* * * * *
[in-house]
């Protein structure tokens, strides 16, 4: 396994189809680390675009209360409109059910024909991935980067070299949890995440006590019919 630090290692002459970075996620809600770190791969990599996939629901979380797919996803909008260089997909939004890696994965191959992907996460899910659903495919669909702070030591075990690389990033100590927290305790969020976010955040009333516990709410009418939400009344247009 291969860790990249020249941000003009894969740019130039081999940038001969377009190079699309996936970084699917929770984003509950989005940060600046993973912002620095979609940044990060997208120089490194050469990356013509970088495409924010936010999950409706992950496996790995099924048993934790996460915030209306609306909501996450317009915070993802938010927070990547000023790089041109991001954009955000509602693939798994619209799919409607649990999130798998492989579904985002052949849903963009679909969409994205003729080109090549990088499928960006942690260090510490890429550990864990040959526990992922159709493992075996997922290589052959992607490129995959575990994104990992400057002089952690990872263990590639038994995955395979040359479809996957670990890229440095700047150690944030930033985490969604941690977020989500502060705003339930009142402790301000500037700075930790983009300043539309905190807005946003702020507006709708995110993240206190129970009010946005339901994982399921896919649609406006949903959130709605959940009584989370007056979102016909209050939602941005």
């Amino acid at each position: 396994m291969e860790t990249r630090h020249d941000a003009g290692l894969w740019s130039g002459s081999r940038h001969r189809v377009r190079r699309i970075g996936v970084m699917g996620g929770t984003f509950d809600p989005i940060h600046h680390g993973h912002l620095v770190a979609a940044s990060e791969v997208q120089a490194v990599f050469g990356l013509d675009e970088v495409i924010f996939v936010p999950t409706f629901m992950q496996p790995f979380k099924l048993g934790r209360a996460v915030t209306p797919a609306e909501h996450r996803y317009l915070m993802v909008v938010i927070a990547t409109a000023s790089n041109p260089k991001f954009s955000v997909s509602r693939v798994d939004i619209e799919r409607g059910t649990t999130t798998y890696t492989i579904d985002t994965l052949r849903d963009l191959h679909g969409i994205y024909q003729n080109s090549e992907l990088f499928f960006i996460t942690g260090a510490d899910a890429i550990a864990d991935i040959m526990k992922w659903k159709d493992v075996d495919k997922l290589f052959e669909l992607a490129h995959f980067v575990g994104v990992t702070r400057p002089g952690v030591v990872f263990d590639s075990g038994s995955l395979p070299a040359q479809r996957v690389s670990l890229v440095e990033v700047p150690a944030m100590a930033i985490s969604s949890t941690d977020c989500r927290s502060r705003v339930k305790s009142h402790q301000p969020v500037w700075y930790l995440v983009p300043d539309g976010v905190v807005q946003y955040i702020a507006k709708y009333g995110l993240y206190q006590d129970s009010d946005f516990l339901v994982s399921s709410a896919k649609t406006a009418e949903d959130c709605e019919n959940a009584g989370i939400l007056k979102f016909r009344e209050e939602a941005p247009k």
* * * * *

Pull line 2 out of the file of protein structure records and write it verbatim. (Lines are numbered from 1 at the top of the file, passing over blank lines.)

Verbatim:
């Protein structure tokens, strides 16, 4: 396994189809680390675009209360409109059910024909991935980067070299949890995440006590019919 630090290692002459970075996620809600770190791969990599996939629901979380797919996803909008260089997909939004890696994965191959992907996460899910659903495919669909702070030591075990690389990033100590927290305790969020976010955040009333516990709410009418939400009344247009 291969860790990249020249941000003009894969740019130039081999940038001969377009190079699309996936970084699917929770984003509950989005940060600046993973912002620095979609940044990060997208120089490194050469990356013509970088495409924010936010999950409706992950496996790995099924048993934790996460915030209306609306909501996450317009915070993802938010927070990547000023790089041109991001954009955000509602693939798994619209799919409607649990999130798998492989579904985002052949849903963009679909969409994205003729080109090549990088499928960006942690260090510490890429550990864990040959526990992922159709493992075996997922290589052959992607490129995959575990994104990992400057002089952690990872263990590639038994995955395979040359479809996957670990890229440095700047150690944030930033985490969604941690977020989500502060705003339930009142402790301000500037700075930790983009300043539309905190807005946003702020507006709708995110993240206190129970009010946005339901994982399921896919649609406006949903959130709605959940009584989370007056979102016909209050939602941005």